Iowa Darter

Status of Iowa Darter (Etheostoma exile) in Montana

Christina Stuart and David Stagliano



Iowa Darter (Etheostoma exile) are members of the Percidae (perches) family, one of the most diverse freshwater families of North American fishes (Page and Burr 1991). All North American percids are represented by darters except for three species (Walleye, Sauger, and Yellow Perch) (Helfman et al. 1997), yet darters seem to be the least known among the perches. The Iowa Darter is the only darter native to Montana (Holton and Johnson 2003).

Characteristics shared by the Iowa Darter and other percids include two dorsal fins (first spiny, second soft), thoracic pelvic fins, and ctenoid scales. Iowa Darter also has an arched lateral line that is incomplete, a black teardrop shape under each eye, and large, fan-shaped pectoral fins. A reduced or nonexistent swim bladder among darters may be the result of a preference for benthic habitats due to predation pressure or location of prey. The lack of a swim bladder allows darters to burry themselves in the substrate (possibly to hide from predators), make quick, swift movements with little energy (escape predators, catch benthic prey), and sink to the bottom when not swimming (hold position in swift currents among large substrate with little energy).

Figure 1. State conservation ranks of the Iowa Darter (Etheostoma exile) across its range.


The Iowa Darter is listed as a species of special concern, “S3”, by the state of Montana indicating that the Iowa Darter may be “potentially at risk of extirpation because of limited and/or declining numbers, range and/or habitat, even though it may be abundant in some areas” (Montana Field Guide 2018).

The Iowa Darter is ranked “G5” Globally Secure, suggesting that this species, overall, are “common, widespread, and abundant (although it may be rare in parts of its range). Not vulnerable across most of its range.” (Montana Field Guide 2018). The Iowa Darter are listed from vulnerable (S3) to critically imperiled (S1) in seven other states besides Montana. The Iowa Darter are listed as secure or apparently secure (S4 or S5) throughout their Canadian range and most of the northern Great Lakes states (NatureServe 2016) (Figure 1).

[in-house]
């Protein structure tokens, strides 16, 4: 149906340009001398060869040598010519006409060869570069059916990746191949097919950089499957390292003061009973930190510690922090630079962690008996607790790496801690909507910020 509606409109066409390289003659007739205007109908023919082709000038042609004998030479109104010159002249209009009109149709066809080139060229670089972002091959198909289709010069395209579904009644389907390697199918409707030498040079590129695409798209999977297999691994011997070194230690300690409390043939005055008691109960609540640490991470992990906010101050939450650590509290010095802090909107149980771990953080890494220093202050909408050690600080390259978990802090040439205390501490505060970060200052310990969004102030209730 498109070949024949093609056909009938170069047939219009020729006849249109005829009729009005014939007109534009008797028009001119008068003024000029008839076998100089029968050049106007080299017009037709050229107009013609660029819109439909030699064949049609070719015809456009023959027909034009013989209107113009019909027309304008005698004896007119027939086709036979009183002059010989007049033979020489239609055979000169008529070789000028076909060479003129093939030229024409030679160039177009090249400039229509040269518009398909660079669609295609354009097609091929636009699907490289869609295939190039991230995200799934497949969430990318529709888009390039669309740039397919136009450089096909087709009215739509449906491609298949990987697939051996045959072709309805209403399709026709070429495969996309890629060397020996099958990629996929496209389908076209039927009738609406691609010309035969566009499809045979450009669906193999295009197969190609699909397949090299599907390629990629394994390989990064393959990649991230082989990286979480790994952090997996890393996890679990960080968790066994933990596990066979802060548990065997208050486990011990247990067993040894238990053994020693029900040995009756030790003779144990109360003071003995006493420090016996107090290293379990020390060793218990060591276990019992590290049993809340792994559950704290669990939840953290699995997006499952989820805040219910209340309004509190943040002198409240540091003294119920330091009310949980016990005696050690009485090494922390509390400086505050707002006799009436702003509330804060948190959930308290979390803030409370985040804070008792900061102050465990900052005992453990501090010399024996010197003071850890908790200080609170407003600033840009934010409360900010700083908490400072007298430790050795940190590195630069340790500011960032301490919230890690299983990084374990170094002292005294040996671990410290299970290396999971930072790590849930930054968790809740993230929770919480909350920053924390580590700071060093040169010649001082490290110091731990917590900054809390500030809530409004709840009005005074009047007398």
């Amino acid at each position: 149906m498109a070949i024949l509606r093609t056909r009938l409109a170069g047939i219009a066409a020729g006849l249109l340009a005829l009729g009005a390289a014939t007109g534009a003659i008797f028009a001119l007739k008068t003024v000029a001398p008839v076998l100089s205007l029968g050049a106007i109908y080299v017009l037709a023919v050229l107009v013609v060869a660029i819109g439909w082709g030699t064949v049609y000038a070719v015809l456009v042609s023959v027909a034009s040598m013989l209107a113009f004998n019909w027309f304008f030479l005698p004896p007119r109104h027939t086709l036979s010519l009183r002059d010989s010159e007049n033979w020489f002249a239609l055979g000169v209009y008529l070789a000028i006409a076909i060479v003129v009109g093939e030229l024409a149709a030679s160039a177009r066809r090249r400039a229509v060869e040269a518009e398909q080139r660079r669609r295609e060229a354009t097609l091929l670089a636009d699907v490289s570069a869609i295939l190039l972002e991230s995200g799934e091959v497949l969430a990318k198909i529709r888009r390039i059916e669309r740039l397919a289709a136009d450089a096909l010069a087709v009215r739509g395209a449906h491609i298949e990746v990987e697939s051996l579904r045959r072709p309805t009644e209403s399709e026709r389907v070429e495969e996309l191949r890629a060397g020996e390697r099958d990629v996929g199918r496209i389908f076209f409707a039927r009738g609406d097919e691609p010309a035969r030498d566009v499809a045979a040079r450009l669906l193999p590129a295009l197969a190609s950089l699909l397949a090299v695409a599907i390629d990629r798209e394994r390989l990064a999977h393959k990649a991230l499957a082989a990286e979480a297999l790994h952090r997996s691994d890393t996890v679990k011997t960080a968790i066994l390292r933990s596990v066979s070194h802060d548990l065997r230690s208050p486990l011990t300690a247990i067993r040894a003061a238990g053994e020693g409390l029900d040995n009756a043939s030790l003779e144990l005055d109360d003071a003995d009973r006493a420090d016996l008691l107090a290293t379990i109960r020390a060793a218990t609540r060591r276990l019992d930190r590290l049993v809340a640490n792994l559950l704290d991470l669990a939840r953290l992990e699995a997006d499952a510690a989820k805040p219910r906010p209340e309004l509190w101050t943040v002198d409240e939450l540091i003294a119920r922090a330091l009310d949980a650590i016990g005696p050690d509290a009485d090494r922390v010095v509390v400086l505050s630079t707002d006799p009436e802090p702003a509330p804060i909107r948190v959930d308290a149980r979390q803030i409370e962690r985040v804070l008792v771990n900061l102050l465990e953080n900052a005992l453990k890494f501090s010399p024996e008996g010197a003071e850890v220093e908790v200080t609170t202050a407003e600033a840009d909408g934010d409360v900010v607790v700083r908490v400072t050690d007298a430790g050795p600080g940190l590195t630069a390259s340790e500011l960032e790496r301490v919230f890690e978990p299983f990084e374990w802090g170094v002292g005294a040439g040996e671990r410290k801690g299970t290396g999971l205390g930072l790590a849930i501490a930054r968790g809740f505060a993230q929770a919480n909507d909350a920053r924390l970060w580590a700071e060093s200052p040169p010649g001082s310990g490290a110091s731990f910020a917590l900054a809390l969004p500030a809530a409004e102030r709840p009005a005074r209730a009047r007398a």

The Iowa Darter occupies a large range across most of the northern states and provinces east to New York and west to Montana east of the continental divide, and south to the plains of Colorado (Page and Burr 1991) (Figure 1). This species has the most northern and western extent of any other darters (Page and Burr 1991), and Montana contains the western periphery of its continental range. Therefore, it is the only darter found in Montana, and the western Canadian provinces; western populations are patchily distributed in Colorado, Wyoming, Montana, and Alberta (Figure 1). In Montana, Iowa Darters are predominantly found in the northern part of the state (Northwestern Glaciated Plains), inhabiting tributaries to the Milk and Missouri Rivers (Figure 2). They are an indicator fish species of the reference condition Northern Glaciated Prairie Stream Ecosystem (Stagliano 2005). Iowa Darters have been collected in large numbers in the Beaver Creek drainage (10050014) (Stagliano, unpublished data 2012) and Rock Creek drainage (10050015) (Stuart 2022). Iowa Darters have been collected in fewer numbers in southeastern Montana in the Upper Little Missouri drainage (10110201) (Chaffin 2011a, Demuth and Stuart 2017, and Stuart 2022).

Figure 2. Iowa Darter Distribution (top) and Recency of collections (bottom) in Montana.